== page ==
November public meeting dates and materials
We’ll be answering more questions and presenting some draft ideas for the park. As soon as the materials are available, we’ll post them online so you can comment here, but do try to attend a meeting as well if you can:
- Monday Nov. 15 – Moro – 6 pm – Sherman County Public/School Library
- Tuesday Nov. 16 – Condon – 6 pm- Veterans Memorial Hall
- Monday Nov. 22 – Portland – 6 pm- Tryon Creek State Natural Area
Meeting materials …
The documents below represent our first, early ideas for the park based on what you’ve told us and the results of a bucketload of on-the-ground inspections. These ideas reflect what the fully-evolved park would look like in the decades after opening in 2013. Tell us what you think.
The planner’s presentation (includes many of the individual maps below, plus a description of the process).
Overall park plan. The red lines are trails, some for horses (mainly on the Gilliam County side and accessed from the JS Burres parking area). Most of the trails are just re-used existing jeep roads, though some are new.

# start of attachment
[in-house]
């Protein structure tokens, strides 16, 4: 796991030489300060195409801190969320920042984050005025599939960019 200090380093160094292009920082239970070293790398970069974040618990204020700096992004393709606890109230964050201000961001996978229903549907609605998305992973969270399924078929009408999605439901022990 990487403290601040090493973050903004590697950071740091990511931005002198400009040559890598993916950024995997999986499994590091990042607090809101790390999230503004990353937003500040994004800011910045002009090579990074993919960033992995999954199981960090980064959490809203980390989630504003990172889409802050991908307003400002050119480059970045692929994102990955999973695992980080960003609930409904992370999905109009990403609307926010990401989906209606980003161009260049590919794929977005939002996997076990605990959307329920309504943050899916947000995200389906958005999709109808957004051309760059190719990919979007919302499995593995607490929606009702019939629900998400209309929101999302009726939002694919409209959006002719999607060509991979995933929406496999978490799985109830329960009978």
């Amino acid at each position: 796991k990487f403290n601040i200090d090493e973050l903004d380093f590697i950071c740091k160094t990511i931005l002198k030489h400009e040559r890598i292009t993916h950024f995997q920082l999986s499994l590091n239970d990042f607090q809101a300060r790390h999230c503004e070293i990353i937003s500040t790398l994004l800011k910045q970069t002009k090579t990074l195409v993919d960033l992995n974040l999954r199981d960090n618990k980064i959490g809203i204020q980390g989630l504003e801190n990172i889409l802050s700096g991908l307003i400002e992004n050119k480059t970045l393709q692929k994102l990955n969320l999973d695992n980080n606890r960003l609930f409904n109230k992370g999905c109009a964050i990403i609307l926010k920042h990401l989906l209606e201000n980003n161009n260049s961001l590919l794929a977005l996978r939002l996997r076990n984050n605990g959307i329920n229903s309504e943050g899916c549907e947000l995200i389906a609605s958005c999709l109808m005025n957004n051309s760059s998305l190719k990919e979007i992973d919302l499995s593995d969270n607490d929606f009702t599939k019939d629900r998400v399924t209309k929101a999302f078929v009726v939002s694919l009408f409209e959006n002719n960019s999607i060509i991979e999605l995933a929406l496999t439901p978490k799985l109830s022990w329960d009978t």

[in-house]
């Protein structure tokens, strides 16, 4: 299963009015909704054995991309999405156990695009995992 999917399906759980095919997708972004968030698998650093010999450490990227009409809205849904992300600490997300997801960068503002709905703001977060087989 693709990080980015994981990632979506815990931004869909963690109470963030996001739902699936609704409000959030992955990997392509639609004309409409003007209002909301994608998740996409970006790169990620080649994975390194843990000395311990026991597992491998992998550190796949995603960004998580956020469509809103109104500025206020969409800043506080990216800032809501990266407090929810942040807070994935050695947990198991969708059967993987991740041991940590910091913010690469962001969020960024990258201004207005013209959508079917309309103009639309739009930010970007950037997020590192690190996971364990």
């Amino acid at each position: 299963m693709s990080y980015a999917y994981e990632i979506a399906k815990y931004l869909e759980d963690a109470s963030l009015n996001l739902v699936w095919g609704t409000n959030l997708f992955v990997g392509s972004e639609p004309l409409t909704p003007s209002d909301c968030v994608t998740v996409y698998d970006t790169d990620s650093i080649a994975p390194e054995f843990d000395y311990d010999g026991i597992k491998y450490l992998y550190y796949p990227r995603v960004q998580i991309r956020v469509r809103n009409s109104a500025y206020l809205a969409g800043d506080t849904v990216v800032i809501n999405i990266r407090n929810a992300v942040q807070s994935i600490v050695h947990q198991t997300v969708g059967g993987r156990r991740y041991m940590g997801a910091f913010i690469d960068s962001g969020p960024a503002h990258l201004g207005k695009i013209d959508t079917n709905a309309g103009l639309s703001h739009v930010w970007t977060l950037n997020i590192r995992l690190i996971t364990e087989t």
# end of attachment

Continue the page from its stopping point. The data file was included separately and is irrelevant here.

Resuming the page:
Areas suitable for development based on plant communities.
Park opportunities, showing generally where recreation and natural resources take turns being the lead priority.
Plant restoration focus areas. We have some work to do to defeat weeds and bring back native plants.
Initial ideas for the west entrance, near the current Murtha Ranch right off Hwy 206. This is where most of the formal park development would be. Keep the large, red barn as a meeting area, add a small Welcome Center, picnic area, trailhead, and including a basic 35-site campground (by design, the sites can be used by either tents or RVs, but here are no RV utilities), plus cabins, a small group camp and a walk-in camp. Riparian restoration to bring back riverside plants. One thing you don’t see on the map is a small horse camp across the river and next to the J.S. Burres parking lot. There would be a trailhead there for equestrians, hikers and bicyclists.
Esau Canyon. Trail connections, riparian restoration, small hike-in and boat-in camps.
Hay Creek. Trail connections, riparian restoration including return of the hardwood forest, small horse camp, group tent camp, hike-in camp.
All of these ideas have to work hand-in-hand with habitat restoration and respect the rugged nature of the landscape (and the rules that cover state scenic waterways and federal wild and scenic designations).
So, what do you think?